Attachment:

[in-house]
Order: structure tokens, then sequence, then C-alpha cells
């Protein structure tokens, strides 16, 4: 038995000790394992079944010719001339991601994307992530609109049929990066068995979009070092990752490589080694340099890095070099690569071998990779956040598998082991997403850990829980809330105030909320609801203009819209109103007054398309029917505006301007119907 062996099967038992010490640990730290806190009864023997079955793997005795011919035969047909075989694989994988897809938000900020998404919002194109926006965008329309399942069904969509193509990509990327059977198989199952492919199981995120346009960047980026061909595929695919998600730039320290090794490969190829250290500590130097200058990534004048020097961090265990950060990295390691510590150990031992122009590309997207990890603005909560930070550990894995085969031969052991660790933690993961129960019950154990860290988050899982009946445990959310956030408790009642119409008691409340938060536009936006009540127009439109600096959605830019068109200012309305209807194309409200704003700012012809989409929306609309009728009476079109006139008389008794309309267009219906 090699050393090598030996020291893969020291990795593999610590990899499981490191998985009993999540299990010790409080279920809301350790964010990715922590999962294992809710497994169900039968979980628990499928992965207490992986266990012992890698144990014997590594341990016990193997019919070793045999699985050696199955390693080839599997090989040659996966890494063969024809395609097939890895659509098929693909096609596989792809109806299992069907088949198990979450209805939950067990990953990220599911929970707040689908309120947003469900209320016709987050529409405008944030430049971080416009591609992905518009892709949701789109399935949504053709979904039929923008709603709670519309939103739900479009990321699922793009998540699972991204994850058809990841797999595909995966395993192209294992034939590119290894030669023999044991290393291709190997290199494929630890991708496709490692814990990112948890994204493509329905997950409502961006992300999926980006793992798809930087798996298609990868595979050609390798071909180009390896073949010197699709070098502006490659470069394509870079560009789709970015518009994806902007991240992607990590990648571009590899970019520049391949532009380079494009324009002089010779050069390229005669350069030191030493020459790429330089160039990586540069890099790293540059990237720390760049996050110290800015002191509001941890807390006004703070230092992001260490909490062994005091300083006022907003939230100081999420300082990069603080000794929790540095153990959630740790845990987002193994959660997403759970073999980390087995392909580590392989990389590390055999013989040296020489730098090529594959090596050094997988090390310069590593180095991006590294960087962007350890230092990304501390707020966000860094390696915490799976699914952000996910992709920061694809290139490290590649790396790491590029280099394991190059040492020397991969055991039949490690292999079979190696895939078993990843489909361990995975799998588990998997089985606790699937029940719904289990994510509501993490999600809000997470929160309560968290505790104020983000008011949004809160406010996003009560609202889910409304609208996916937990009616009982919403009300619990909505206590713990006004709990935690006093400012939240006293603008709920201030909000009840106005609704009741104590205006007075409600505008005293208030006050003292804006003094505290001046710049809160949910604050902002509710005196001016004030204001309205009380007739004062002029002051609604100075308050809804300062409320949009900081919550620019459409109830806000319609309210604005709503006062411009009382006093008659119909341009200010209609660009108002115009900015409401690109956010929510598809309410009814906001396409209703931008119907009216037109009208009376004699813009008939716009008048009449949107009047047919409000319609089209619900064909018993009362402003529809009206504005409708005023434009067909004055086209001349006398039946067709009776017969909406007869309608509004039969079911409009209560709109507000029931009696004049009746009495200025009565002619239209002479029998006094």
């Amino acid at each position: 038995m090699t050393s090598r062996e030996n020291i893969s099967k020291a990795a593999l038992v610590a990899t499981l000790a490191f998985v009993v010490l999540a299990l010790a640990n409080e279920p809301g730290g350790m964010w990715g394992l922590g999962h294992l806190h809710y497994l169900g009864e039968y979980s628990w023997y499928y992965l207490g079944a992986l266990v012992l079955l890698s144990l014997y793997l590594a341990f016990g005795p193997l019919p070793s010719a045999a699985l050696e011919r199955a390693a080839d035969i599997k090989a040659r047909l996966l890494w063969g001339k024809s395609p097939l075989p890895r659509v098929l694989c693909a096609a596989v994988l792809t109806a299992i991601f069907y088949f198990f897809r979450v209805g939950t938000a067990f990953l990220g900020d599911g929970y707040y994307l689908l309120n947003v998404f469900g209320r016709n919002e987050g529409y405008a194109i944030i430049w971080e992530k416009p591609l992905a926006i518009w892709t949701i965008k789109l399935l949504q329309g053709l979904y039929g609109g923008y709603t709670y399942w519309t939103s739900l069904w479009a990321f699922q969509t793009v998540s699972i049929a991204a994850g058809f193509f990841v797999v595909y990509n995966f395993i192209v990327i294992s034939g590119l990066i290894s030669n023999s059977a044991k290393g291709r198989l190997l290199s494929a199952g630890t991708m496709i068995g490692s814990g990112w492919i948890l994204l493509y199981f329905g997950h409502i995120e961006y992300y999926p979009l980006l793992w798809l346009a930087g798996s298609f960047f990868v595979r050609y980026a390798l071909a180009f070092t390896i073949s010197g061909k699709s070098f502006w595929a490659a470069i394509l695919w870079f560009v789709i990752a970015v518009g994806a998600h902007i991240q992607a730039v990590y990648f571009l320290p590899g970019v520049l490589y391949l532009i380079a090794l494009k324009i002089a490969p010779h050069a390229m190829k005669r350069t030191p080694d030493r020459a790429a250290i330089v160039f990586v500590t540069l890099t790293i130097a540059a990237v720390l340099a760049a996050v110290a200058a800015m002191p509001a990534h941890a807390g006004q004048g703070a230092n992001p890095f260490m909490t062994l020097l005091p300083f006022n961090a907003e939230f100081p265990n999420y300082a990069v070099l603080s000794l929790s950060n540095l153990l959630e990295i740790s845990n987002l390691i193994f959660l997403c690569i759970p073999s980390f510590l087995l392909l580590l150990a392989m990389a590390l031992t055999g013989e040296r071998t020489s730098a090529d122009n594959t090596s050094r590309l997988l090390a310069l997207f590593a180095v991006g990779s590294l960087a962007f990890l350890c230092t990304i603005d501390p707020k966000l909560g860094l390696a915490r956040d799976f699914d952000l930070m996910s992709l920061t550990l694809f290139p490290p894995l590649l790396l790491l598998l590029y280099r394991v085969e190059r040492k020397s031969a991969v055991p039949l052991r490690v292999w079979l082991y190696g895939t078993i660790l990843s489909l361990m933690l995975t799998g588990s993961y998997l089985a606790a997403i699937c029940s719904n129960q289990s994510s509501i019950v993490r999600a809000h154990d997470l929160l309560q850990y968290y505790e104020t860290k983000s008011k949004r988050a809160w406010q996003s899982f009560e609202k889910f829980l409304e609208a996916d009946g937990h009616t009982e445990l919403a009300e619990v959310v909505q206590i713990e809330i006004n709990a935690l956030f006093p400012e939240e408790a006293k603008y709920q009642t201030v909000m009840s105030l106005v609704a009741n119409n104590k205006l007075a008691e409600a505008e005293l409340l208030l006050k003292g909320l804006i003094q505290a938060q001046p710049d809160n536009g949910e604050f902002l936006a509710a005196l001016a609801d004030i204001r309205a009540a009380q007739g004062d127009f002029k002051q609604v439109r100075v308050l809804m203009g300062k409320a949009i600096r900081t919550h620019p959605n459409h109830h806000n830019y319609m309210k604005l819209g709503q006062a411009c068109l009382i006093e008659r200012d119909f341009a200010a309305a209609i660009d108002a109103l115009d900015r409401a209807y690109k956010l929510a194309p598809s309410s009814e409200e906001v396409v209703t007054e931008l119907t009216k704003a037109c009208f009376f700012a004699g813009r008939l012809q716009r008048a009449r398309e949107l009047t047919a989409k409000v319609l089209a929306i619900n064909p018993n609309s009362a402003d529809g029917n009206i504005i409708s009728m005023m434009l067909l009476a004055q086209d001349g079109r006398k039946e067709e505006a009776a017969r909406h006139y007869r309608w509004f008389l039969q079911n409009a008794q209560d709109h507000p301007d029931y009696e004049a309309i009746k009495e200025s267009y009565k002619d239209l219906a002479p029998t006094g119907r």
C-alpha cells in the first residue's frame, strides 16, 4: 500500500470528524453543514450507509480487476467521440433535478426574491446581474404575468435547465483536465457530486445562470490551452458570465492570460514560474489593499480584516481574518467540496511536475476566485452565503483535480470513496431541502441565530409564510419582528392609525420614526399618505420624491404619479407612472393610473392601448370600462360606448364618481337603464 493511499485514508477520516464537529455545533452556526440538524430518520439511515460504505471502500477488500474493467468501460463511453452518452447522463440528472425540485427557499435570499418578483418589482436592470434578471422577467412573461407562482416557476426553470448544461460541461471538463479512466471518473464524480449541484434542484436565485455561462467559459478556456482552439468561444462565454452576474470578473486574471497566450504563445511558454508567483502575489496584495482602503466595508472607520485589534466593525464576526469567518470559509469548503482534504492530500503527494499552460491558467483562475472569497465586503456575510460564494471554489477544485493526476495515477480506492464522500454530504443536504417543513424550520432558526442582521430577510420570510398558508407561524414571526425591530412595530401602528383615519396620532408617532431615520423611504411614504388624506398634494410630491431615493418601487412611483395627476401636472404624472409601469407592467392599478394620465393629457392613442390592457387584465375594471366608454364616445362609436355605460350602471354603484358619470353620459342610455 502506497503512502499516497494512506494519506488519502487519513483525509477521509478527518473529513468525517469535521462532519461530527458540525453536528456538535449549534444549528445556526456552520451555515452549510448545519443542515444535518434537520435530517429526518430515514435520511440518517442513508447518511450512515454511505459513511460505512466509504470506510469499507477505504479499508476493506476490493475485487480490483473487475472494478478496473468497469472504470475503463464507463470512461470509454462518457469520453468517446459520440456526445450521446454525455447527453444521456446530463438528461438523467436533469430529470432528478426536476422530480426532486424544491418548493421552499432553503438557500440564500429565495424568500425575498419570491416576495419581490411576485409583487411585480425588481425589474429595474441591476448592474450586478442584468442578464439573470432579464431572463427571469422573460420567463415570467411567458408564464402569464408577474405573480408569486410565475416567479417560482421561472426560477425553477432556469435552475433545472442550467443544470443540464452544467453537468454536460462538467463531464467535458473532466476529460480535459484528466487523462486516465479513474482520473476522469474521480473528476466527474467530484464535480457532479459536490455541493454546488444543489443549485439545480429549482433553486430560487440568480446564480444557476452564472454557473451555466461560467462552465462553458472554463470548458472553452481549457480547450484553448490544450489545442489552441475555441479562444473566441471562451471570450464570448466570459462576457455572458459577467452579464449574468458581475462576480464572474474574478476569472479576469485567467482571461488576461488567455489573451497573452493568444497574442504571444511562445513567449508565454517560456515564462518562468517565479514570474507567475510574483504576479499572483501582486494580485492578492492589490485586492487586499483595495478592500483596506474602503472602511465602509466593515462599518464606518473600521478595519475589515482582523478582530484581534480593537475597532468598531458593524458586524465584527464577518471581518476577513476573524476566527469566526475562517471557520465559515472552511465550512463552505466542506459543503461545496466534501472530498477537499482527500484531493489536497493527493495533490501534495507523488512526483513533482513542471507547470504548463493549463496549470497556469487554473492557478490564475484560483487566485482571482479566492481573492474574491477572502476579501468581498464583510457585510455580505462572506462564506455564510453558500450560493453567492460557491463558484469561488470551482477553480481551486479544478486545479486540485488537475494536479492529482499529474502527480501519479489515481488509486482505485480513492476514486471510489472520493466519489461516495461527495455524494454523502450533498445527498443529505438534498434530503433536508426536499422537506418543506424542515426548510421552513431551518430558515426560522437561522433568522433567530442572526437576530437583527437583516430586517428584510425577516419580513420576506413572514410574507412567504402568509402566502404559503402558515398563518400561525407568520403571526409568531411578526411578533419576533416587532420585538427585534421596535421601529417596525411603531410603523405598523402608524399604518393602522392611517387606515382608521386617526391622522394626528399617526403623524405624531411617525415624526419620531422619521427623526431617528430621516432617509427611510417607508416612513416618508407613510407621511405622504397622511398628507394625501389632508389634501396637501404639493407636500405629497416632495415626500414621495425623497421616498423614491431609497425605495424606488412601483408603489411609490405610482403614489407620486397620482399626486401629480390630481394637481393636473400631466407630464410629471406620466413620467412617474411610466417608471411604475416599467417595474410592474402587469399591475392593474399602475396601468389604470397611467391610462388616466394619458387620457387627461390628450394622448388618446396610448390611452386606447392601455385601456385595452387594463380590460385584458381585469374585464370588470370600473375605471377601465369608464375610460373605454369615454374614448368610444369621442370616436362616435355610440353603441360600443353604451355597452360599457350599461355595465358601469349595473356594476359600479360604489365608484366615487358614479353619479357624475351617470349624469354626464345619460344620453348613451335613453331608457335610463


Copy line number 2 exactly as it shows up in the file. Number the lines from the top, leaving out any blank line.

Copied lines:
Order: structure tokens, then sequence, then C-alpha cells